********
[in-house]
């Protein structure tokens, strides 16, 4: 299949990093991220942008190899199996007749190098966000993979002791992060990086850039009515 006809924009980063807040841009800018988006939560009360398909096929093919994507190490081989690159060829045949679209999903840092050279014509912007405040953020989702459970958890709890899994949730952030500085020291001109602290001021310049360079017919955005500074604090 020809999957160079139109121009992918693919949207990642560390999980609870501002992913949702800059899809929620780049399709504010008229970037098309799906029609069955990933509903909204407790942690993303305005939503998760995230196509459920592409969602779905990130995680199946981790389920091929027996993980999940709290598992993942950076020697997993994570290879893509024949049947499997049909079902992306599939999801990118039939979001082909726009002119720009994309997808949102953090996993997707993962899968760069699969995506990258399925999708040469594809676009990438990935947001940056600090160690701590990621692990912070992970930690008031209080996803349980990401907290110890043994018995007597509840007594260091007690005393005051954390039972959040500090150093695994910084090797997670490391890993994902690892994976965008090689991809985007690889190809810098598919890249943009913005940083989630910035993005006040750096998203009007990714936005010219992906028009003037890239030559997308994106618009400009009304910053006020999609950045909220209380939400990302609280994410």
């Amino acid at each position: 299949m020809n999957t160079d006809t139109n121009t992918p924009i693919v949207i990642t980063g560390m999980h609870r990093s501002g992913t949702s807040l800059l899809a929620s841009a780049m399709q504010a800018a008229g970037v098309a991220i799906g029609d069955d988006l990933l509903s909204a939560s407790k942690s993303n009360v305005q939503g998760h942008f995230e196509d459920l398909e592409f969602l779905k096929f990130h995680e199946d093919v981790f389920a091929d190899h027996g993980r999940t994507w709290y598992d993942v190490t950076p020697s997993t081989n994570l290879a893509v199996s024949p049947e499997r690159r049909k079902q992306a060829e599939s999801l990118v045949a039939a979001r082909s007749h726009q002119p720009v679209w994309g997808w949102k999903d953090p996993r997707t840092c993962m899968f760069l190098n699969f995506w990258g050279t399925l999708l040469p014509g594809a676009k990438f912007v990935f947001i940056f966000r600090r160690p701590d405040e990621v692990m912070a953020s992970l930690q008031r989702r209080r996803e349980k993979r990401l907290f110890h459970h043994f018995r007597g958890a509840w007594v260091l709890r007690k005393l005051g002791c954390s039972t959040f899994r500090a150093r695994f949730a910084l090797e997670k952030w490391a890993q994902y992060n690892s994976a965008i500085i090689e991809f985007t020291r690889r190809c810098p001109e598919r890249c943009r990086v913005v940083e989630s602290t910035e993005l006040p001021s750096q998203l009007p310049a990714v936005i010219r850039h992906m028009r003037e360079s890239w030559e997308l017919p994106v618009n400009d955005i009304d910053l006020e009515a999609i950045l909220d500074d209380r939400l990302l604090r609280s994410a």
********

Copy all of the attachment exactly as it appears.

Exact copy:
[in-house]
């Protein structure tokens, strides 16, 4: 299949990093991220942008190899199996007749190098966000993979002791992060990086850039009515 006809924009980063807040841009800018988006939560009360398909096929093919994507190490081989690159060829045949679209999903840092050279014509912007405040953020989702459970958890709890899994949730952030500085020291001109602290001021310049360079017919955005500074604090 020809999957160079139109121009992918693919949207990642560390999980609870501002992913949702800059899809929620780049399709504010008229970037098309799906029609069955990933509903909204407790942690993303305005939503998760995230196509459920592409969602779905990130995680199946981790389920091929027996993980999940709290598992993942950076020697997993994570290879893509024949049947499997049909079902992306599939999801990118039939979001082909726009002119720009994309997808949102953090996993997707993962899968760069699969995506990258399925999708040469594809676009990438990935947001940056600090160690701590990621692990912070992970930690008031209080996803349980990401907290110890043994018995007597509840007594260091007690005393005051954390039972959040500090150093695994910084090797997670490391890993994902690892994976965008090689991809985007690889190809810098598919890249943009913005940083989630910035993005006040750096998203009007990714936005010219992906028009003037890239030559997308994106618009400009009304910053006020999609950045909220209380939400990302609280994410």
């Amino acid at each position: 299949m020809n999957t160079d006809t139109n121009t992918p924009i693919v949207i990642t980063g560390m999980h609870r990093s501002g992913t949702s807040l800059l899809a929620s841009a780049m399709q504010a800018a008229g970037v098309a991220i799906g029609d069955d988006l990933l509903s909204a939560s407790k942690s993303n009360v305005q939503g998760h942008f995230e196509d459920l398909e592409f969602l779905k096929f990130h995680e199946d093919v981790f389920a091929d190899h027996g993980r999940t994507w709290y598992d993942v190490t950076p020697s997993t081989n994570l290879a893509v199996s024949p049947e499997r690159r049909k079902q992306a060829e599939s999801l990118v045949a039939a979001r082909s007749h726009q002119p720009v679209w994309g997808w949102k999903d953090p996993r997707t840092c993962m899968f760069l190098n699969f995506w990258g050279t399925l999708l040469p014509g594809a676009k990438f912007v990935f947001i940056f966000r600090r160690p701590d405040e990621v692990m912070a953020s992970l930690q008031r989702r209080r996803e349980k993979r990401l907290f110890h459970h043994f018995r007597g958890a509840w007594v260091l709890r007690k005393l005051g002791c954390s039972t959040f899994r500090a150093r695994f949730a910084l090797e997670k952030w490391a890993q994902y992060n690892s994976a965008i500085i090689e991809f985007t020291r690889r190809c810098p001109e598919r890249c943009r990086v913005v940083e989630s602290t910035e993005l006040p001021s750096q998203l009007p310049a990714v936005i010219r850039h992906m028009r003037e360079s890239w030559e997308l017919p994106v618009n400009d955005i009304d910053l006020e009515a999609i950045l909220d500074d209380r939400l990302l604090r609280s994410a």